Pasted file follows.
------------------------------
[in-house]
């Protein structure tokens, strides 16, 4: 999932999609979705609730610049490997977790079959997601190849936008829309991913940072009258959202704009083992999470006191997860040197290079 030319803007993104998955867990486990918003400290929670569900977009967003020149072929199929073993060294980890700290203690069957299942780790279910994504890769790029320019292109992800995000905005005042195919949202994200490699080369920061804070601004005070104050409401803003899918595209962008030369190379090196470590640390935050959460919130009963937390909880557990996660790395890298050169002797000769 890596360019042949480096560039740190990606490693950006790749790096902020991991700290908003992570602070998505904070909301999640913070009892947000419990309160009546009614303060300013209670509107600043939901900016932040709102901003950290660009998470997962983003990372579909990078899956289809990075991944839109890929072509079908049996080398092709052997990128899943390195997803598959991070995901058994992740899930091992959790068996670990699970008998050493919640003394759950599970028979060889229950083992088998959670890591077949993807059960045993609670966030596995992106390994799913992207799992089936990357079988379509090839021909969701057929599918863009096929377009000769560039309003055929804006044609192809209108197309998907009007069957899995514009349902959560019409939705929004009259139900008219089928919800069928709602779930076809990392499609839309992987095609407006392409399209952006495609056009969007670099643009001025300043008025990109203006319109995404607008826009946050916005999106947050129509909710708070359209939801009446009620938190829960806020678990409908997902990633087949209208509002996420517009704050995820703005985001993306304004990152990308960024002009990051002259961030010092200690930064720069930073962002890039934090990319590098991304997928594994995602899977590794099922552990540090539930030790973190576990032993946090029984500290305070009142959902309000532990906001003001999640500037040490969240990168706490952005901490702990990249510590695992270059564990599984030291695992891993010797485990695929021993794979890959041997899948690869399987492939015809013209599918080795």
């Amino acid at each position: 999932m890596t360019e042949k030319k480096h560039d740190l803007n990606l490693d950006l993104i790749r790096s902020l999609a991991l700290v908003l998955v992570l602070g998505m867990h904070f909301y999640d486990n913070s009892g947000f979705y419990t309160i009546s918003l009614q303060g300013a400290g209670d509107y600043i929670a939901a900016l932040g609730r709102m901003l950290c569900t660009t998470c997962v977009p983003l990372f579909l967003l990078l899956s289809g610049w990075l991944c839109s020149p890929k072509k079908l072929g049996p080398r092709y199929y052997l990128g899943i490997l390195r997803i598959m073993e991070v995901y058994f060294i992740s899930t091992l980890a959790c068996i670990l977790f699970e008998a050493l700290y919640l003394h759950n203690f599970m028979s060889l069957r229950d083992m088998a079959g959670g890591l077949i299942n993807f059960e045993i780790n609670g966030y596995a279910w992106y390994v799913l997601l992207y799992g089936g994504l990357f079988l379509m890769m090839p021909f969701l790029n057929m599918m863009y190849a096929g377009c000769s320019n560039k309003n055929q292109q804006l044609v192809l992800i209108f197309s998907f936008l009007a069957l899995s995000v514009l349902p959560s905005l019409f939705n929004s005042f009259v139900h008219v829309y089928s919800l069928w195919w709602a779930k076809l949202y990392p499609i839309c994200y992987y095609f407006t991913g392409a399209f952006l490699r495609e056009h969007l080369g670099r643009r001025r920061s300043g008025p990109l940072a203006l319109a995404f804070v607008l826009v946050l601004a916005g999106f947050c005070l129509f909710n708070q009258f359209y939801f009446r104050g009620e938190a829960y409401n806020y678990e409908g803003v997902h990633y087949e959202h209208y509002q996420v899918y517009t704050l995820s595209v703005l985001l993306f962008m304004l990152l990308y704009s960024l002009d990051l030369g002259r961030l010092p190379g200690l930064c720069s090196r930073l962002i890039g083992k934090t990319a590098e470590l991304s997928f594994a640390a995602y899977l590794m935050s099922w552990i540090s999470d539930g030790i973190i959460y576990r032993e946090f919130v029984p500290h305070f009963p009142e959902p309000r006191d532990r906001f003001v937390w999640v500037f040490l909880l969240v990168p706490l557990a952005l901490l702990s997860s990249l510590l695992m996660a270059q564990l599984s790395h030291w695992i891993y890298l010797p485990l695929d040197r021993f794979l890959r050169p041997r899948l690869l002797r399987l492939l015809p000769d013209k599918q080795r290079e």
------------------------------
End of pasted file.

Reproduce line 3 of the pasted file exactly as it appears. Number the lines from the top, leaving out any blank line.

């Amino acid at each position: 999932m890596t360019e042949k030319k480096h560039d740190l803007n990606l490693d950006l993104i790749r790096s902020l999609a991991l700290v908003l998955v992570l602070g998505m867990h904070f909301y999640d486990n913070s009892g947000f979705y419990t309160i009546s918003l009614q303060g300013a400290g209670d509107y600043i929670a939901a900016l932040g609730r709102m901003l950290c569900t660009t998470c997962v977009p983003l990372f579909l967003l990078l899956s289809g610049w990075l991944c839109s020149p890929k072509k079908l072929g049996p080398r092709y199929y052997l990128g899943i490997l390195r997803i598959m073993e991070v995901y058994f060294i992740s899930t091992l980890a959790c068996i670990l977790f699970e008998a050493l700290y919640l003394h759950n203690f599970m028979s060889l069957r229950d083992m088998a079959g959670g890591l077949i299942n993807f059960e045993i780790n609670g966030y596995a279910w992106y390994v799913l997601l992207y799992g089936g994504l990357f079988l379509m890769m090839p021909f969701l790029n057929m599918m863009y190849a096929g377009c000769s320019n560039k309003n055929q292109q804006l044609v192809l992800i209108f197309s998907f936008l009007a069957l899995s995000v514009l349902p959560s905005l019409f939705n929004s005042f009259v139900h008219v829309y089928s919800l069928w195919w709602a779930k076809l949202y990392p499609i839309c994200y992987y095609f407006t991913g392409a399209f952006l490699r495609e056009h969007l080369g670099r643009r001025r920061s300043g008025p990109l940072a203006l319109a995404f804070v607008l826009v946050l601004a916005g999106f947050c005070l129509f909710n708070q009258f359209y939801f009446r104050g009620e938190a829960y409401n806020y678990e409908g803003v997902h990633y087949e959202h209208y509002q996420v899918y517009t704050l995820s595209v703005l985001l993306f962008m304004l990152l990308y704009s960024l002009d990051l030369g002259r961030l010092p190379g200690l930064c720069s090196r930073l962002i890039g083992k934090t990319a590098e470590l991304s997928f594994a640390a995602y899977l590794m935050s099922w552990i540090s999470d539930g030790i973190i959460y576990r032993e946090f919130v029984p500290h305070f009963p009142e959902p309000r006191d532990r906001f003001v937390w999640v500037f040490l909880l969240v990168p706490l557990a952005l901490l702990s997860s990249l510590l695992m996660a270059q564990l599984s790395h030291w695992i891993y890298l010797p485990l695929d040197r021993f794979l890959r050169p041997r899948l690869l002797r399987l492939l015809p000769d013209k599918q080795r290079e």